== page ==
This was because the parties were already committed to disagreeing. Under such circumstances, no mediator can be successful. One change that did result from the suggestions of mediators was that several owners became involved in negotiations, and bargaining influence began to slip away from Ravitch and toward owners Jerry McMorris of Colorado and John Harrington of Boston (Monthly Labor Review).
Under the owners’ rules, a three-fourths vote was required to approve a settlement. This created a severe obstacle because the owners were split generally into three groups. The groups were largely based on market size, the small market teams, which include teams like Kansas City, Milwaukee, Minnesota, Montreal, Pittsburgh, San Diego, and Seattle. On the other end were owners with teams in large markets and some owners from smaller market teams that had recently built new stadiums and were doing well financially. These clubs, who had more to lose from a prolonged strike, included Atlanta, Boston, Colorado, Los Angeles, both New York teams, Texas, and Toronto. The remaining teams were somewhere in between, looking for only moderate changes, but were susceptible to arm-twisting from either side (Layden 42).
In late August, McMorris and the owners’ legal counsel, Charles O’Connor, suggested the idea of a graduated “luxury tax” to the union. If a club’s payroll significantly exceeded the major league average, that club would have to pay a luxury tax based on its total payroll. The tax rate would be graduated the more the club’s payroll exceeded the major league average. Money from the tax would go into a pool that would be distributed to financially needy teams (Monthly Labor Review).
The union viewed this proposal as a salary cap in disguise because clubs would resist signing high-salaried free agents if the addition to payroll would have the side effect of more taxes being paid. Still, the union tried to work with the luxury tax concept, proposing a 1.5 per cent tax on revenues and payrolls of the 16 largest clubs in terms of revenue and payroll, with the money distributed to the bottom 12 clubs (Dolan 111). The union also suggested that home teams share 25 per cent of their gate receipts with visiting teams. Shortly after rejecting the union’s counteroffer, on September 14, 1994, the owners declared the cancellation of the World Series for the first time since 1904 (Atlantic Unbound).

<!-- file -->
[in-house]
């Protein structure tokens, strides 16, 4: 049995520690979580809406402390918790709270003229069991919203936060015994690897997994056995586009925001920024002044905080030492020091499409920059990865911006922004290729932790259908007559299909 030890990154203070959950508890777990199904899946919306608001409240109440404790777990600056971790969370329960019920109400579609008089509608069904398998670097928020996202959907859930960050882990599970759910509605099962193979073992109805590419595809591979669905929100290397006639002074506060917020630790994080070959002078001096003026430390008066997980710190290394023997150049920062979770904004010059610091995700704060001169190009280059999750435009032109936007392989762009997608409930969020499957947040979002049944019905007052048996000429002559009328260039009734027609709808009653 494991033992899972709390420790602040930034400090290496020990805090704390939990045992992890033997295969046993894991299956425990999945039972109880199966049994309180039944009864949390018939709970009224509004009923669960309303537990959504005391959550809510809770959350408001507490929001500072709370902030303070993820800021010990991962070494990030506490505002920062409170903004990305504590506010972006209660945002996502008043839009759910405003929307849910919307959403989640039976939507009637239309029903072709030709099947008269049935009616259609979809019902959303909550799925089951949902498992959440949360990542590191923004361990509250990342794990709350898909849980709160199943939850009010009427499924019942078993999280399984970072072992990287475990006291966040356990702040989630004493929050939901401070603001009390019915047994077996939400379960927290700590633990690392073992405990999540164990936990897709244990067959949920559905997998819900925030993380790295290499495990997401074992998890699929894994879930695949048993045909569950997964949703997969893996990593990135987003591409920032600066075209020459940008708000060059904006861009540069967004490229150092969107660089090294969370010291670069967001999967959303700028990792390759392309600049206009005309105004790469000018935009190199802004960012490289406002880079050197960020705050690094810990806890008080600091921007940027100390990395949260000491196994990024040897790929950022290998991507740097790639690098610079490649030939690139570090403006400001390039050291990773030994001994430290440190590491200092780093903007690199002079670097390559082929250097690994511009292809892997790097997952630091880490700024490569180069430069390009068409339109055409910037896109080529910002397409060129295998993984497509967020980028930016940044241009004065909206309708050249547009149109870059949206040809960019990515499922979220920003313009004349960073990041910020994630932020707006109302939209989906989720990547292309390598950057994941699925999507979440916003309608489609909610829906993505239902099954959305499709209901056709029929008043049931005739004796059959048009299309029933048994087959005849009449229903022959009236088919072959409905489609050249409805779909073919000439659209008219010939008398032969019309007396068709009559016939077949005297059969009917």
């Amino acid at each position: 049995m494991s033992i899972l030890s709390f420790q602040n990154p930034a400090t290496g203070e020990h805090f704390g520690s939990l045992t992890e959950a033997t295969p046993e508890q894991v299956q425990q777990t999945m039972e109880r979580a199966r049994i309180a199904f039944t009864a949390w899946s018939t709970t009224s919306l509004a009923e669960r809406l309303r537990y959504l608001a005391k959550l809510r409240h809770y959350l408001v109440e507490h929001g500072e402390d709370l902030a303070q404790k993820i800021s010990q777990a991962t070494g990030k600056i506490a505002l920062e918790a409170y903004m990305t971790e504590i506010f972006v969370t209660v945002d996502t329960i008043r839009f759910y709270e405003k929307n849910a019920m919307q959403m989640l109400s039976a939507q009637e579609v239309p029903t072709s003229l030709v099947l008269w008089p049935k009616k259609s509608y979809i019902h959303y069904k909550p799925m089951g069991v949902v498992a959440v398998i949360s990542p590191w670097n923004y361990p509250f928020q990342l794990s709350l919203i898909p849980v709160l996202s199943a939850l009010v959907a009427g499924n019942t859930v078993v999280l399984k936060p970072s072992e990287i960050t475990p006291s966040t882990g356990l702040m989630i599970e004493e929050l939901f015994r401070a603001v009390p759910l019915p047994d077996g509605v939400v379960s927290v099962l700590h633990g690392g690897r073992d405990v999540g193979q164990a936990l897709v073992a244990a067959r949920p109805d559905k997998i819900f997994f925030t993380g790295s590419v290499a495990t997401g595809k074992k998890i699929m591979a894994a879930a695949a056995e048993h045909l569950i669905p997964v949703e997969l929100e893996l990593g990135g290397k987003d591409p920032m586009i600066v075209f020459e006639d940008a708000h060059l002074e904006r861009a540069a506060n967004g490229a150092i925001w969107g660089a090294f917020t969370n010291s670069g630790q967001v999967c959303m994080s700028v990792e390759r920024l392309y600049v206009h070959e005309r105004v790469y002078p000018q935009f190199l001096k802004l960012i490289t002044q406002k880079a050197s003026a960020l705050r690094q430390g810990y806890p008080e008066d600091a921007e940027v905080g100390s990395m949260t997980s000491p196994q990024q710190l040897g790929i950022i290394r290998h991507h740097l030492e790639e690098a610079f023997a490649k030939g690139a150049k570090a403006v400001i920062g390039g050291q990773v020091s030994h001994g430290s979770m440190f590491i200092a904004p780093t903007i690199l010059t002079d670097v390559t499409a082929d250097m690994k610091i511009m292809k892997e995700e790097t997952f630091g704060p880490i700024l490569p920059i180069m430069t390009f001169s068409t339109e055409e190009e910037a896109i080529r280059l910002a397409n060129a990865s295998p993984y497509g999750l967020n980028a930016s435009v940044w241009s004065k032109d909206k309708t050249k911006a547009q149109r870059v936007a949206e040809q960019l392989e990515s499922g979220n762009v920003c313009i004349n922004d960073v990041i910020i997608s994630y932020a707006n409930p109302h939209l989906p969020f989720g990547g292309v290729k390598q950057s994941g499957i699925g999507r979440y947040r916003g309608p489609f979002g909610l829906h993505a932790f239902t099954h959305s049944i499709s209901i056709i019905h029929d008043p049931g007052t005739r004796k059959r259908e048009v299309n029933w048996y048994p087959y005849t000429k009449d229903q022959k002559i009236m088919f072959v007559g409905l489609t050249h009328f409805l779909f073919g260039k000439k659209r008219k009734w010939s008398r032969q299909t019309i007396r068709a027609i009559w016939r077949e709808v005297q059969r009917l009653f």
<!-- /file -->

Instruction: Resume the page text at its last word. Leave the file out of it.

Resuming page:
In mid-October, President Bill Clinton announced the appointment of William J. Usery, Jr., to mediate the dispute. The President could not have chosen a more able representative. Usery was Secretary of Labor in the Ford administration and before that was director of the Federal Mediation and Conciliation Service. Although 70 years old, Usery had remained active after his Government service by privately mediating some of the Nation’s biggest industrial disputes in recent years. He had the experience to identify common ground and the tenacity to move the parties in that direction, but he lacked knowledge of the complications of baseball labour relations (Layden 55).
Unfortunately, Usery suffered the same fate as the earlier mediators. The parties modified their proposals somewhat but remained far apart. The owners wanted to contain the salary rise, which had grown to an average of nearly $1.2 million per player, while the union was unwilling to do so. At this time, the only understanding between the parties was that some kind of revenue distribution should occur from richer to poorer teams.
By the end of 1994, negotiations were slowing down, and the owners declared an impasse, putting the salary cap into effect. The declaration of an impasse was a dreaded scenario for the union because it meant that management could implement its own proposals. To show its distaste for the owners’ actions, the union filed unfair labour practice charges with the National Labor Relations Board (NLRB) (Atlantic Unbound).